In the final chapters of II Kings we see that God keeps His Word according to His promise, as He brings terrible wrath upon His people in the kingdom of Judah. God had called His people out from among the world to worship Him in spirit and truth. The people had violently opposed God, turning away from Him to the gods of the heathen nations. Therefore, God pours out His anger and wrath upon them.
These chapters record the people being deported from their land and the city of Jerusalem being destroyed. The Book of Lamentations records Jeremiah's graphic description of the destruction of Jerusalem. One of the Babylonian officers gathered together the nobles that were left and had them slain. All that remained in the land were the poorest people. Nebuchadnezzar set up a system of governors over the land, making Gedaliah the first governor. Gedaliah established a reasonable amount of safety, peace, and security for those who were left behind; but he was murdered and many of the Jews fled to Egypt for safety. Everything God had given them was taken from them. They had no king on David's throne, nor do they have one today. They had no Temple, for it had been burned and its sacred vessels confiscated. Their land was taken from them and they were scattered among the nations. They lost everything, including their national character, until 1948.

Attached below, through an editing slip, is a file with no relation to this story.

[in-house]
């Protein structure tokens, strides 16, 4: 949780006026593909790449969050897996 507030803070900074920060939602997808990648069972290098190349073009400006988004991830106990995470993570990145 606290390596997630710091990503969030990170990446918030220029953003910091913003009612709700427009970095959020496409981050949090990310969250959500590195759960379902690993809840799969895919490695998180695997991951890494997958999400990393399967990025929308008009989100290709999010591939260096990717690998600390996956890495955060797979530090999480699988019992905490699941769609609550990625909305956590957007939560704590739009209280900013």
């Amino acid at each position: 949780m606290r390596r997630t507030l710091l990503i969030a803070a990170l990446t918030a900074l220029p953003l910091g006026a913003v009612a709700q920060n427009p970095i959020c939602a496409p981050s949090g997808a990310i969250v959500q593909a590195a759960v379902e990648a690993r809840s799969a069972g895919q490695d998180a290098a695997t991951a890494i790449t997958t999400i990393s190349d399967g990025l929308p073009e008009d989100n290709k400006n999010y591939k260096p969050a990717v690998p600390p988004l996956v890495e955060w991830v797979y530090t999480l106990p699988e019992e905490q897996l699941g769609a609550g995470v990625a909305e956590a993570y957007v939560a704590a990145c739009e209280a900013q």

The tragic results of sin can be seen in these chapters. God will not tolerate sin--not in the nation of Israel and not in the lives of individuals. Neither will He tolerate sin in our nation. As Christians, our lives should demonstrate the love of Christ within us. We should witness to all those about us and try to draw our nation back to God. The hope of America lies within the hands of Christians who are willing to give of themselves to rally this nation back to God.
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